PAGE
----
Director: Ridley Scott
Cast: Benedict Wong, Charlize Theron, Guy Pearce, Idris Elba, Kate Dickie, Logan Marshall-Green, Michael Fassbender, Noomi Rapace, Patrick Wilson, Rafe Spall, Sean Harris
Runtime: 123 minutes
When Prometheus begins, I change my mind about Hugo being the best exploration of 3D I have seen thus far. I’m transported to a world of gigantic proportions and infinite beauty, only marred by a suicidal alien who will later be discovered in stasis by suicidal human beings who inject him back into life.
When Prometheus ends, I’m wondering whether it was commissioned by the Vatican or Quakers or Mormons, or whoever else wants us to stop believing in Darwinism. I’m fairly sure no other religion has the funds or inclination to bother with a Ridley Scott film – except Scientology, but then this film would have starred Tom Cruise and done away with crosses.
What bewilders me is what happened in between. We’re later to discover that the suicidal alien is some kind of giant. We’re led to the alien by a couple of archaeologists – Elizabeth Shaw (Noomi Rapace) and Charlie Holloway (Logan Marshall-Green) – who find patterns in cave paintings that make them link up the beliefs of ancient civilisations that had nothing to do with each other. They’re led to the alien by an awesome spaceship commanded by Meredith Vickers (Charlize Theron), captained by Janek (Idris Elba), commissioned by Peter Weyland (Guy Pearce) and chaperoned by Paranoid Android David (Michael Fassbender).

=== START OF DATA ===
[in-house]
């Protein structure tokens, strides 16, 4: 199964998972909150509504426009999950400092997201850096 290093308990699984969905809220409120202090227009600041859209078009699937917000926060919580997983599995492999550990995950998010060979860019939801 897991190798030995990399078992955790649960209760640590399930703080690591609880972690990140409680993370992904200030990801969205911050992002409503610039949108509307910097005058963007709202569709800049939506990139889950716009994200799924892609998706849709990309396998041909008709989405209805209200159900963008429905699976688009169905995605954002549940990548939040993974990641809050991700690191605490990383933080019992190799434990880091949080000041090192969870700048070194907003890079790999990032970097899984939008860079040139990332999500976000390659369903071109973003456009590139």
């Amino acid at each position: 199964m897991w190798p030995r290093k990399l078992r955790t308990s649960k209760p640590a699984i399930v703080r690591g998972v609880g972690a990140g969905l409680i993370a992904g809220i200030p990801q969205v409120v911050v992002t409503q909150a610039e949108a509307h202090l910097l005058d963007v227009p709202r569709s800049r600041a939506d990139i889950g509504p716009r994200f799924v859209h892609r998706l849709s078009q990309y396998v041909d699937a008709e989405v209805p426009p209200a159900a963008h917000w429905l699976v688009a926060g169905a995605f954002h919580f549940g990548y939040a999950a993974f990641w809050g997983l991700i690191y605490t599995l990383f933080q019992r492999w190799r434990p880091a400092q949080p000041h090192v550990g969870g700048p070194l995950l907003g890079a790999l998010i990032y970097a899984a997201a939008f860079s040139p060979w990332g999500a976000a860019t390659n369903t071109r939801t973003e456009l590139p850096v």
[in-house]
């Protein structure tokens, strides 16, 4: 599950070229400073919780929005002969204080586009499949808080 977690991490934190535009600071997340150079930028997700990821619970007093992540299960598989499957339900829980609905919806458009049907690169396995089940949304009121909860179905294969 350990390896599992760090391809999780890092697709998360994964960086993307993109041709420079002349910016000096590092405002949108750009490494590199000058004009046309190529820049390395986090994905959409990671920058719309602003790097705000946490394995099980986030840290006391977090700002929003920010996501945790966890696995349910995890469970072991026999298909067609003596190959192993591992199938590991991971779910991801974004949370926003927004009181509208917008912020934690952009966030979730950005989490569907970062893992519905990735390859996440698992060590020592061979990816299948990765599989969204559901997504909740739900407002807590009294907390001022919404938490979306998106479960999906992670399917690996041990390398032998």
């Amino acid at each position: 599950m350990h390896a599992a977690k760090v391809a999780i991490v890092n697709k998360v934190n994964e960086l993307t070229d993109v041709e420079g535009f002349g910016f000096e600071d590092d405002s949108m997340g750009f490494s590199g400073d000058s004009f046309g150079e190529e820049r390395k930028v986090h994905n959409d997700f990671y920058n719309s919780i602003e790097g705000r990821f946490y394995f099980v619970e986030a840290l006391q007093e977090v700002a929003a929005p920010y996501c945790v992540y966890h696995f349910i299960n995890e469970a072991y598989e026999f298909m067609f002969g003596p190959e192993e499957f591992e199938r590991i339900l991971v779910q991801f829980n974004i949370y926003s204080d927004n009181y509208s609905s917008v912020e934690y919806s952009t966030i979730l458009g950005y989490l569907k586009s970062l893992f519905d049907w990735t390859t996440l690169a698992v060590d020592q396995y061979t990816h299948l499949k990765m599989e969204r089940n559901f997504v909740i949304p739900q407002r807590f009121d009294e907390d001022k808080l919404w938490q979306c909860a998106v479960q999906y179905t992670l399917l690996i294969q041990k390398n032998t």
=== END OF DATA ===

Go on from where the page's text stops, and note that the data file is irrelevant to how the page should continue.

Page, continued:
On board are three other people who will die gory deaths, two other people whose only contribution to the script is a silly bet and whose only contribution to the story is a four-syllable pep talk targeted at Janek, when he needs to be coaxed into a suicidal mission. Yeah, people are weird that way – they sometimes want to attempt a journey back to Earth from 3.7 X 1014 metres away.
Naturally, some of these occupants will form couples whose attempts at breaking a four-year run of celibacy will have disastrous consequences. Naturally, Weyland does not have noble intentions – it’s easier for a camel to pass through the eye of a needle and all that, you know. Naturally, we see marvellous caves that hold sarcophagi and heathenish statues and earthen pots and vile-looking viscous fluid that spreads contagion. Naturally, the android develops a conscience. Naturally, aliens take root in people’s bodies after entering through sundry orifices. Naturally, they burst out of non-orifices. Naturally, someone survives against all logic. Naturally, there will be multiple sequels.
The Verdict: There are some moments when Prometheus has you spellbound for the sheer beauty of its imagery. But mostly, you curse New Age and Existentialism for inspiring this.